I decided to make an interesting clock frm one of the edge-lit displays that I had picked up (details are here). I found that 3mm LEDs fit the holes in the edge-lit display pretty well, so I could replace the lamps with LEDs. Instead of using all of one color, I could use a variety of colors. It took a bit of searching (5mm LEDs are more common than 3mm), but I found the following:
I decided to arrange them as a spectrum, assigning deep red to 0 through violet for 8, then completing the spectrum by assigning white for 9. pink is outside the spectrum (being a mixture of red and blue) so I use it for the dot. Below is a picture of the LEDs soldered to the board which used to hold the incadescant lamps. You'll notice that the violet LED is actually a 5mm one, which I filed down to fit in its socket.
Below are the digits 0 through 5
and the digits 4-9. The main glitch is that the 4 is more of an aqua than a yellow-green. I selected this LED from digikey using their parametric search, and it seems that they entered the wavelength wrong, since on the catalog page its listed as being aqua.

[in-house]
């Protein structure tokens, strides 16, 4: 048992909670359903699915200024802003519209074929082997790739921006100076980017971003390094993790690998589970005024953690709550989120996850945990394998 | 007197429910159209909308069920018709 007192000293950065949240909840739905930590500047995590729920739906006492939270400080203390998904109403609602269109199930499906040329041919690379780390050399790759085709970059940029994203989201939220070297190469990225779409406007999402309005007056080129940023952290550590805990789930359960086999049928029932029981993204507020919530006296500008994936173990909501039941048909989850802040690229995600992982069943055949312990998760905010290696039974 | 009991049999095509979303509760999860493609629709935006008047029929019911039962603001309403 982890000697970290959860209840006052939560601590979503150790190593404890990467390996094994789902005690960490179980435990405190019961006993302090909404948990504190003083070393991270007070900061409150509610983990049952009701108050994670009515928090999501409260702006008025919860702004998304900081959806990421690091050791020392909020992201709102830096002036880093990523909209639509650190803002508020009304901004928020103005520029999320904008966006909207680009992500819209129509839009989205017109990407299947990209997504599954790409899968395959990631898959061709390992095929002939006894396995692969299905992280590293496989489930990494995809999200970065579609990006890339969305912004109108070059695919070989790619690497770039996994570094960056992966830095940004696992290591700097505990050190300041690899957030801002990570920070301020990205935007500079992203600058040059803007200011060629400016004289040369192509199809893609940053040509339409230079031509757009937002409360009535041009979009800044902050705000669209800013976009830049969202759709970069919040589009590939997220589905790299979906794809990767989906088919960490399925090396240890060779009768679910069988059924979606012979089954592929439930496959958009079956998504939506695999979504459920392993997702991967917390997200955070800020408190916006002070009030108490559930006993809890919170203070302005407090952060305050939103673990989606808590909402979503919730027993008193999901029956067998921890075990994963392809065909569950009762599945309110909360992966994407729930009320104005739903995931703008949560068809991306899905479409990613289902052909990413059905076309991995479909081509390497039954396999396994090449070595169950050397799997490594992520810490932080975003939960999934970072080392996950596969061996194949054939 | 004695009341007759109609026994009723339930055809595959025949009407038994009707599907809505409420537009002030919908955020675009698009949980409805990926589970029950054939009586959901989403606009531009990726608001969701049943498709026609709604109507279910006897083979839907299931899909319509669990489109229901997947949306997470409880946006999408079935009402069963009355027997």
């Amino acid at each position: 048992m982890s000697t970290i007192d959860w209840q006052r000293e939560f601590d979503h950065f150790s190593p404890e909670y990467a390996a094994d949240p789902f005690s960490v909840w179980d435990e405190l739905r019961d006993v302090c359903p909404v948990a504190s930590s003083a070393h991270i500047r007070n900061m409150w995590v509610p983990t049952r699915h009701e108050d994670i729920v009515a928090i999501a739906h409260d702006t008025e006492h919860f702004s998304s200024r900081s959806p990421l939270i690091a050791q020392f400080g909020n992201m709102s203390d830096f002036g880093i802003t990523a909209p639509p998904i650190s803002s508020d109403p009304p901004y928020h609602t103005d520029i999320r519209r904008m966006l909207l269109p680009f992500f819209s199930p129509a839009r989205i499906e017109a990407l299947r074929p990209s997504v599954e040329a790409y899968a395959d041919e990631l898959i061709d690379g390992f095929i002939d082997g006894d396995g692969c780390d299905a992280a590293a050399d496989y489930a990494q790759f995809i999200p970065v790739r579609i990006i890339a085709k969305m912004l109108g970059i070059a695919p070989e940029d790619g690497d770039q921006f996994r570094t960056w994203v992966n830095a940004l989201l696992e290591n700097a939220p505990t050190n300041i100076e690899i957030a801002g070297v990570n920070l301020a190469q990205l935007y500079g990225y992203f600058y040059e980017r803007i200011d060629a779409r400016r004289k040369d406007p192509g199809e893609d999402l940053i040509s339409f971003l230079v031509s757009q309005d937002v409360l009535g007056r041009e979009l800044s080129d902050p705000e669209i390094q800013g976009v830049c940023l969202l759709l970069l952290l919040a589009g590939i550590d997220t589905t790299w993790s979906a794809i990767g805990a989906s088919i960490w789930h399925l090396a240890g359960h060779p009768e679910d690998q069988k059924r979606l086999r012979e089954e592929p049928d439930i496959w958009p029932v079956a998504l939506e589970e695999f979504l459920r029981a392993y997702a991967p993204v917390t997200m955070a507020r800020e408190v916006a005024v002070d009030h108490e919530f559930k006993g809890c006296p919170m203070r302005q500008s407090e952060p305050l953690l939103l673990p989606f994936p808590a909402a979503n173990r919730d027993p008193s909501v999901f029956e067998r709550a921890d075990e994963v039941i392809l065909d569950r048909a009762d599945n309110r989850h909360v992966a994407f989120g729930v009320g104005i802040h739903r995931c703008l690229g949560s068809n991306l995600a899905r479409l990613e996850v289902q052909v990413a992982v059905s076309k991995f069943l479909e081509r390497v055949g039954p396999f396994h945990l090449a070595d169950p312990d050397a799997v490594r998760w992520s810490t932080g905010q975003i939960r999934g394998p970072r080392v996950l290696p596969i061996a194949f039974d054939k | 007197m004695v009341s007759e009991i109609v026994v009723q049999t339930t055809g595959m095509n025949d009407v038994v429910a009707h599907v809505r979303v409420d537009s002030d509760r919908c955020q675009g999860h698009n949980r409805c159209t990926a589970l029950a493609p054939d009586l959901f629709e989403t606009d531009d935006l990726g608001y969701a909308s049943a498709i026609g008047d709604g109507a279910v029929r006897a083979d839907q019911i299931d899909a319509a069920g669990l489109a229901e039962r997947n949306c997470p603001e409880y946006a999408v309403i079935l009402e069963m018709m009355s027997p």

Below is the board. I used two Micrel MM5450 LED drivers (used to be National Semiconductor MM5450). These are nice drivers, providing 35 constant current sinks. The only problem is that the documentation is lousy -- the Micrel data sheet doesn't even explicitly say that they are sink drivers. The data sheet is also extremely vague about how to choose the reference resistor (for the current limiting circuit). I experimented a bit, and found that a 3.9K resistor creates an 11ma driver. I thought I had asked digikey for pdip drivers, but they sent me plcc. Through-hole plcc sockets are inexpensive, but they have double rows of pins, which makes the wiring difficult. I took double care in doing the wiring, which paid off because surprisingly I made no mistakes.
I used the new DS3231 integrated calibrated crystal/RTC. Unfortunately its only available in a very wide-body SOIC, so I couldn't even use my adaptor boards. Fortunately, SOIC is large enough that its relatively easy to solder wire-wrap wire to the pins. I attached wires to the bottoms of the pins, and created the socket shown below. I hold the DS3231 in place using tack putty, which is the orange stuff.
For a case, I used a steel 3x5 index card box that my wife was discarding. The finish was kind of scuffed, so I applied a coat of liquitex black glossy enamal paint (cured by baking it at 375 for 45 minutes). The display on top of the clock is another 8-letter word.